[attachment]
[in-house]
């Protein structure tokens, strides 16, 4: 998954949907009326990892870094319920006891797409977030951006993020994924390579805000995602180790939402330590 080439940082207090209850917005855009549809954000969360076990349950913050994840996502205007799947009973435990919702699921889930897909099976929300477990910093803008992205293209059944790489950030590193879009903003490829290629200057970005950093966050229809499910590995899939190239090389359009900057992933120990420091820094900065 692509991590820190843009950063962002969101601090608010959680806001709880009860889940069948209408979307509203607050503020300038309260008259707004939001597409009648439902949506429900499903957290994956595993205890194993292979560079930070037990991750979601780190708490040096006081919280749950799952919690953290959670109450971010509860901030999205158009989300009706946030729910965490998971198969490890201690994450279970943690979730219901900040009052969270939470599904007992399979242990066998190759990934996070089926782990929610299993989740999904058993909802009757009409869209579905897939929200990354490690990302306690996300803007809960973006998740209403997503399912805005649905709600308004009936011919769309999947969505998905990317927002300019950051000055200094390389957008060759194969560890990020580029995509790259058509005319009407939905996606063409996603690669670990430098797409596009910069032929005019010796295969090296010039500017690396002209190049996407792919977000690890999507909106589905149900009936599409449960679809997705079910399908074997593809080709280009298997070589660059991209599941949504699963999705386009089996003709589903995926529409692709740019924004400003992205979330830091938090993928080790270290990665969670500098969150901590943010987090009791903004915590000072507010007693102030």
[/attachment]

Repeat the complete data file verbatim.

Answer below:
[in-house]
């Protein structure tokens, strides 16, 4: 998954949907009326990892870094319920006891797409977030951006993020994924390579805000995602180790939402330590 080439940082207090209850917005855009549809954000969360076990349950913050994840996502205007799947009973435990919702699921889930897909099976929300477990910093803008992205293209059944790489950030590193879009903003490829290629200057970005950093966050229809499910590995899939190239090389359009900057992933120990420091820094900065 692509991590820190843009950063962002969101601090608010959680806001709880009860889940069948209408979307509203607050503020300038309260008259707004939001597409009648439902949506429900499903957290994956595993205890194993292979560079930070037990991750979601780190708490040096006081919280749950799952919690953290959670109450971010509860901030999205158009989300009706946030729910965490998971198969490890201690994450279970943690979730219901900040009052969270939470599904007992399979242990066998190759990934996070089926782990929610299993989740999904058993909802009757009409869209579905897939929200990354490690990302306690996300803007809960973006998740209403997503399912805005649905709600308004009936011919769309999947969505998905990317927002300019950051000055200094390389957008060759194969560890990020580029995509790259058509005319009407939905996606063409996603690669670990430098797409596009910069032929005019010796295969090296010039500017690396002209190049996407792919977000690890999507909106589905149900009936599409449960679809997705079910399908074997593809080709280009298997070589660059991209599941949504699963999705386009089996003709589903995926529409692709740019924004400003992205979330830091938090993928080790270290990665969670500098969150901590943010987090009791903004915590000072507010007693102030």